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Centrist House Democrats press for committees to follow pay-go rule

A group of freshman House Democrats — most of whom represent districts that are expected to be competitive in 2020 — on Wednesday urged committee chairs to abide by the House’s pay-as-you-go rules to ensure that legislation doesn’t add to the deficit.

“We urge you to work with us to ensure that each committee’s legislation is funded with responsible pay-fors that are considered early in the legislative process,” the lawmakers wrote in a letter. “We also ask that legislation is not advanced out of committees until it has received a [Congressional Budget Office] score.”

Rep. Sharice Davids (D-Kan.) took the lead on the letter, and it was also signed by Reps. Ben McAdams (D-Utah), Colin Allred (D-Texas), Cindy Axne (D-Iowa), Ed Case (D-Hawaii), Joe Cunningham (D-S.C.), Kendra Horn (D-Okla.), Dean Phillips (D-Minn.), Abigail Spanberger (D-Va.) and Jeff Van Drew (D-N.J.).

With the exception of Case, all of these lawmakers hold seats that had been represented by Republicans prior to the 2018 midterm elections. Most of the signers are members of the centrist Blue Dog Coalition, the centrist New Democrat Coalition, or both.

The House adopted a rules package in January that included a “pay-go” provision that establishes a point of order against bills that increase the deficit. The rule can be waived.

The freshman Democrats said in their letter they feel that so far this year, the principles of the pay-go rule “have not been followed throughout the legislative process, particularly as legislation is being considered at the committee level.” The lawmakers raised concerns about the fact that bills frequently advance out of committees before they receive a cost estimate from the Congressional Budget Office (CBO).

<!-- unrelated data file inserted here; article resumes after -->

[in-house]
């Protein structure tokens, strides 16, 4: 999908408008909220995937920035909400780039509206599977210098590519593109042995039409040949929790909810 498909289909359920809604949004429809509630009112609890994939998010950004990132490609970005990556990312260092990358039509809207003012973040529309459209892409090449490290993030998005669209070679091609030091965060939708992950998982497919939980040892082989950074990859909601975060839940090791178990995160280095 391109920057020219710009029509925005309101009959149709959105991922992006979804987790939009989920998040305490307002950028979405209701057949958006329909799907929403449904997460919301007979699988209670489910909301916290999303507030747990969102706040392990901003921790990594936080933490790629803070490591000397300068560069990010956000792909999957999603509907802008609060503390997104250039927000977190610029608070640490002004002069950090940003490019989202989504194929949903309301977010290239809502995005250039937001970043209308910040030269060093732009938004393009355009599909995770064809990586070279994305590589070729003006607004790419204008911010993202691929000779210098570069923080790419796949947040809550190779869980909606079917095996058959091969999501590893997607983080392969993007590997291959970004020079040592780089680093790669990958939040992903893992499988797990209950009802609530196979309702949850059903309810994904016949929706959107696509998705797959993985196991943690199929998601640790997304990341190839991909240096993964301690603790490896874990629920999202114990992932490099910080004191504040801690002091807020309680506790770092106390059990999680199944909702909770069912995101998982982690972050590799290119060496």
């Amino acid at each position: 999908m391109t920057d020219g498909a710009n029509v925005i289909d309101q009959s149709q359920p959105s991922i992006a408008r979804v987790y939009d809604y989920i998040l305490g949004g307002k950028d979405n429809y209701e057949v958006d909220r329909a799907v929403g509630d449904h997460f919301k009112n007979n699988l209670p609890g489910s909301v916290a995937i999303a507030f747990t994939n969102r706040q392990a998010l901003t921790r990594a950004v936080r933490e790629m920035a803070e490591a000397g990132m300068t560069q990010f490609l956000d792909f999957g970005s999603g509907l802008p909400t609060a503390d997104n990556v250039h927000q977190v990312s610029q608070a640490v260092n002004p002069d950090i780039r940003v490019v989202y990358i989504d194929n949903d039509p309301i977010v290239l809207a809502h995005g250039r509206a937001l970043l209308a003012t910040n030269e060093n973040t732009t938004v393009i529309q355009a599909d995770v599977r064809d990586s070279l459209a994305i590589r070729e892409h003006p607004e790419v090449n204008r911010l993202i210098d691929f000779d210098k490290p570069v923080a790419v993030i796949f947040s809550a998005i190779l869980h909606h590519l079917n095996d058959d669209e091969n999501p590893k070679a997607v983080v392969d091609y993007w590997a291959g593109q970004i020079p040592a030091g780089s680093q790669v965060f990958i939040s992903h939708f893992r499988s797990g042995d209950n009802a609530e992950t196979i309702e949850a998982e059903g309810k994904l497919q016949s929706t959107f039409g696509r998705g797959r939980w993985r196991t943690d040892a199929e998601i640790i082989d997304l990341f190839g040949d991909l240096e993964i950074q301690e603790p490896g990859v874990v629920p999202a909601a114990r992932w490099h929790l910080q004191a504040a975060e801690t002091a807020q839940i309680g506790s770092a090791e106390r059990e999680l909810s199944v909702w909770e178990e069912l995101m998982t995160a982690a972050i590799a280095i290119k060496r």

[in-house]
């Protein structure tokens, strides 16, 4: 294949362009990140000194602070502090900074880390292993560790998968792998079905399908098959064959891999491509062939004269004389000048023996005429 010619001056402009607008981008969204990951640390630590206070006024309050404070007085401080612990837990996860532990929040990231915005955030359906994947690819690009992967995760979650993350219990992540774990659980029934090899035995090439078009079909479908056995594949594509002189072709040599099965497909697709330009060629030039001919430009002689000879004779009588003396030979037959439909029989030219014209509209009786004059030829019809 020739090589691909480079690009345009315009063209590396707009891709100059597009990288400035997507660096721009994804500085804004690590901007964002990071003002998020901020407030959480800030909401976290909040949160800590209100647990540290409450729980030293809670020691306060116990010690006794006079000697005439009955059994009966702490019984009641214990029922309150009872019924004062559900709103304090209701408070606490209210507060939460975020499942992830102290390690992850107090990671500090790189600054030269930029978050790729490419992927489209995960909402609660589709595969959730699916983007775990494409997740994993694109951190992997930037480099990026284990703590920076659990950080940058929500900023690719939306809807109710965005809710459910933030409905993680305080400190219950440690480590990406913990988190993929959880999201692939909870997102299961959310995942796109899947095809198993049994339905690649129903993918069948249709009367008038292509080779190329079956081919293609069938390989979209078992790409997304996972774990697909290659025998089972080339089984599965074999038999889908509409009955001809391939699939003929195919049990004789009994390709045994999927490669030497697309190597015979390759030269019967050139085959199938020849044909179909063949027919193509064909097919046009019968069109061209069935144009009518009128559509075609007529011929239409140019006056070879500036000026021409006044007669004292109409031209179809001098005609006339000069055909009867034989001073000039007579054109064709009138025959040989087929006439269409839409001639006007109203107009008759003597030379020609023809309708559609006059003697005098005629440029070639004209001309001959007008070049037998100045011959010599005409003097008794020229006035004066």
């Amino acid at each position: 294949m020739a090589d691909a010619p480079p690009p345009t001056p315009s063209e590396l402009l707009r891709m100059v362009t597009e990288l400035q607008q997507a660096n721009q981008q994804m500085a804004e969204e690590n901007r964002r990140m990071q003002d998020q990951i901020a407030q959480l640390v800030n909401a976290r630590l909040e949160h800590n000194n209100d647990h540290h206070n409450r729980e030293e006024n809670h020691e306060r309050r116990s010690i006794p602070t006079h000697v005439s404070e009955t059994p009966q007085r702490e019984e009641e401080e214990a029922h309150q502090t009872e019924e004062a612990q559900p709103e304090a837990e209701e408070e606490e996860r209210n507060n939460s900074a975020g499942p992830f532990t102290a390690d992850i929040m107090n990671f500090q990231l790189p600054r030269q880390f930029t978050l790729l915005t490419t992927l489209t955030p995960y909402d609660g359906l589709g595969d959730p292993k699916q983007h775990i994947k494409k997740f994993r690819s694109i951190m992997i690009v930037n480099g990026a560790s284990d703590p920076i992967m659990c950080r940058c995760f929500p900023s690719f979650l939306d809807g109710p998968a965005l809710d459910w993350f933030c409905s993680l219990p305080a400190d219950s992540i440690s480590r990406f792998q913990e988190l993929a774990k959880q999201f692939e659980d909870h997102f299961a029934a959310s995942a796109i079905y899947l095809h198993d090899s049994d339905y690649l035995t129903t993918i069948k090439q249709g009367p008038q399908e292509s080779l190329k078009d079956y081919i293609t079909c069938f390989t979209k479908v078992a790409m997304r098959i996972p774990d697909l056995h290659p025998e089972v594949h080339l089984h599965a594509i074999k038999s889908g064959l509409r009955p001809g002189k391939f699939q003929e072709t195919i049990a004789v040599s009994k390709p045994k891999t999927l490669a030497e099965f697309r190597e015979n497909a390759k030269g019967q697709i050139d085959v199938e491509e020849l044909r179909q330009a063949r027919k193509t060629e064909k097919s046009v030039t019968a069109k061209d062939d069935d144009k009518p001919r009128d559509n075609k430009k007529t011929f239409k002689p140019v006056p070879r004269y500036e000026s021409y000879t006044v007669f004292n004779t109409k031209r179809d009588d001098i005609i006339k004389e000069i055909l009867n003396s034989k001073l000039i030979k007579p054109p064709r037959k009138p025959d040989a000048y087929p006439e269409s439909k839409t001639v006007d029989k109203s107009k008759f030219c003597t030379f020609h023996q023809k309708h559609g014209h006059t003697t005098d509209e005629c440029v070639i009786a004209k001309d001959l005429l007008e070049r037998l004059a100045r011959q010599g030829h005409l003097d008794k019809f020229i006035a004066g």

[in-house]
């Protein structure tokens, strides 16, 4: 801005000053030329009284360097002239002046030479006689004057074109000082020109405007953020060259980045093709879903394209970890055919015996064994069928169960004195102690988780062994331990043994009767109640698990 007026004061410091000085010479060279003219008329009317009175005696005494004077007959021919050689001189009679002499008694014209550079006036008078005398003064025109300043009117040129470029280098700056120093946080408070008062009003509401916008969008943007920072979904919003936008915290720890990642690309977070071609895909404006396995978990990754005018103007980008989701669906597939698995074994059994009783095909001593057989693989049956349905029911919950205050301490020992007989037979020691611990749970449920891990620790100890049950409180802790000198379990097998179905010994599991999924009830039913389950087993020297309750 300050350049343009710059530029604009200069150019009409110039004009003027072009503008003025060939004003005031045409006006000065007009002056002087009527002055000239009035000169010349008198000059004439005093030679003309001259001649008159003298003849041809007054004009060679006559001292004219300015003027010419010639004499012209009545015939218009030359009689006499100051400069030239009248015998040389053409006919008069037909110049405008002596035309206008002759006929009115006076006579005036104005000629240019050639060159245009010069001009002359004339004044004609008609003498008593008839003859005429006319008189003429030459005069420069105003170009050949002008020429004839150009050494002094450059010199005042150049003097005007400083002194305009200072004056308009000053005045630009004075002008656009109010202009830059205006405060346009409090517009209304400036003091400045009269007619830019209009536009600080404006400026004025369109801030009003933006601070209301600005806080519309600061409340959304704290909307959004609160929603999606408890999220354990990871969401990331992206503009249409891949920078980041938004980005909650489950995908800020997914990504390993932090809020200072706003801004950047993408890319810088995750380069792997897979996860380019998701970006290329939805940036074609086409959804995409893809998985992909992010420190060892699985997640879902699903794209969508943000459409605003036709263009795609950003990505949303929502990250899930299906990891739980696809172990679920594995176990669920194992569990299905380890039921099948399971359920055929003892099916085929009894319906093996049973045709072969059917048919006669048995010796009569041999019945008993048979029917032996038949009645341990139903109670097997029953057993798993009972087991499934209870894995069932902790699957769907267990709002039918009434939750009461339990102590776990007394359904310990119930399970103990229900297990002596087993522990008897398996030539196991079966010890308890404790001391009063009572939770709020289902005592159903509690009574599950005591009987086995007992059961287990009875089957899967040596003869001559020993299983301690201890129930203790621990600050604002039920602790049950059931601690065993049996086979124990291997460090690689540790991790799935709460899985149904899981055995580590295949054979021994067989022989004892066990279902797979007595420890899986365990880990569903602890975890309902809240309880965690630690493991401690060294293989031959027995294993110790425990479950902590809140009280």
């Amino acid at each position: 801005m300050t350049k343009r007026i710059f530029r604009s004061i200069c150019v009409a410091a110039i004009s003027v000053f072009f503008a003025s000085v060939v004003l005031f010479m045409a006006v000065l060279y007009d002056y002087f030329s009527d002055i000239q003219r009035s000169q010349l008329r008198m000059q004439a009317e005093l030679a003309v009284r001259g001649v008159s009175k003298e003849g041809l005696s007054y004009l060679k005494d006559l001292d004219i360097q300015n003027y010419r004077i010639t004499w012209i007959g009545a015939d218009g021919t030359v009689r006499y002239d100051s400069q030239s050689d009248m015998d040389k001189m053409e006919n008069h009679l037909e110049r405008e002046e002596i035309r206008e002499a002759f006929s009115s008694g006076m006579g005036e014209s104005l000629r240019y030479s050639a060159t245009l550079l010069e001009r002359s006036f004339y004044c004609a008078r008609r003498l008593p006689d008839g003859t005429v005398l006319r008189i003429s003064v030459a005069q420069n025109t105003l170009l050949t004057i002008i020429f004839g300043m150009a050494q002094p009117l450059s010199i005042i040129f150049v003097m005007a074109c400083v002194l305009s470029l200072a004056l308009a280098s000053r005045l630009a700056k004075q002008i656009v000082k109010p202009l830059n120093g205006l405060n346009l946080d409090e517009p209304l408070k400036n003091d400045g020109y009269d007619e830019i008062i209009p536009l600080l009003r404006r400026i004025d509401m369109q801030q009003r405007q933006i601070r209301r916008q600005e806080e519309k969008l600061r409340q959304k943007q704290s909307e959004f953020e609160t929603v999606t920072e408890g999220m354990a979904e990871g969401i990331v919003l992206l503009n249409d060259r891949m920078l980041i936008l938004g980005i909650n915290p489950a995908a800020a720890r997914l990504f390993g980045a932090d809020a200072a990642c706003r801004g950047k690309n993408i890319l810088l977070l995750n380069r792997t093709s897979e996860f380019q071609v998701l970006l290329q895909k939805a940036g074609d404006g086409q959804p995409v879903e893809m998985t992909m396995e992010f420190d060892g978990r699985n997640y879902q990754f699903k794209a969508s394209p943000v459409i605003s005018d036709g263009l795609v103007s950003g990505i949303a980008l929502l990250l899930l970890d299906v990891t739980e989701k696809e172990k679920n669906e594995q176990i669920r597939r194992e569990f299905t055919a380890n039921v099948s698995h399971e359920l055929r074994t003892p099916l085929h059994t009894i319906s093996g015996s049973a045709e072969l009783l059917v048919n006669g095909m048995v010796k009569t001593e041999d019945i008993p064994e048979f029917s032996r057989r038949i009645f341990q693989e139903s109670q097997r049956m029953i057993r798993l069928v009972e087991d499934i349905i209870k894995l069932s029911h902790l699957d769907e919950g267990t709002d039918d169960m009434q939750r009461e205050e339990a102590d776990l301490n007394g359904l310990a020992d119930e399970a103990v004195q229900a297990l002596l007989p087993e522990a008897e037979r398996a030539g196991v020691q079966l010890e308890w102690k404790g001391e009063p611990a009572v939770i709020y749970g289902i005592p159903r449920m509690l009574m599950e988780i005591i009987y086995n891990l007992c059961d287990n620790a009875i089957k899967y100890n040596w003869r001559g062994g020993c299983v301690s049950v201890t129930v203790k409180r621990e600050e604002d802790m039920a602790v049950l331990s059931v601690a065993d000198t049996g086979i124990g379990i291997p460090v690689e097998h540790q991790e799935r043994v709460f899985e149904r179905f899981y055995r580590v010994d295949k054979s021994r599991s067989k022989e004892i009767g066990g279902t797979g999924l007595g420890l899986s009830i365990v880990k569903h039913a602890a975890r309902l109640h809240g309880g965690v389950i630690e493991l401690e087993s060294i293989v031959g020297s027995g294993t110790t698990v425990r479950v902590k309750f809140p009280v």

“Since there is limited time for a CBO study, members do not have enough time to properly consider the potential costs and pay-fors of the legislation before casting votes,” the lawmakers wrote. 

“We understand that legislation referred to multiple committees of jurisdiction can present challenges for committee chairs to identify appropriate offsets or offsets in that respective committee’s jurisdiction in advance of floor consideration,” the freshman Democrats added. “In these instances, we encourage the respective committee chairs to work collaboratively and to communicate throughout the legislative process regarding intentions for offsets.”

Roll Call first reported on the letter

This isn’t the first time that centrist Democrats have pressed for the House to adhere more closely to pay-go. In June, the Blue Dogs sent a letter to House Democratic leaders, warning them against disregarding the rule, after the House waived the rule to pass an immigration bill.

But the pay-go rule isn’t loved by all House Democrats, with some progressives having expressed concerns that it could make it harder to advance some of their top priorities.

A spokesman for Speaker Nancy Pelosi (D-Calif.) said in January that the pay-go rule is necessary because without it, the White House would be able to make unilateral spending cuts that reverse Democratic priorities. Key progressive lawmakers have introduced legislation to repeal the 2010 statute that requires the White House to offset deficit-increasing legislation with mandatory spending cuts.

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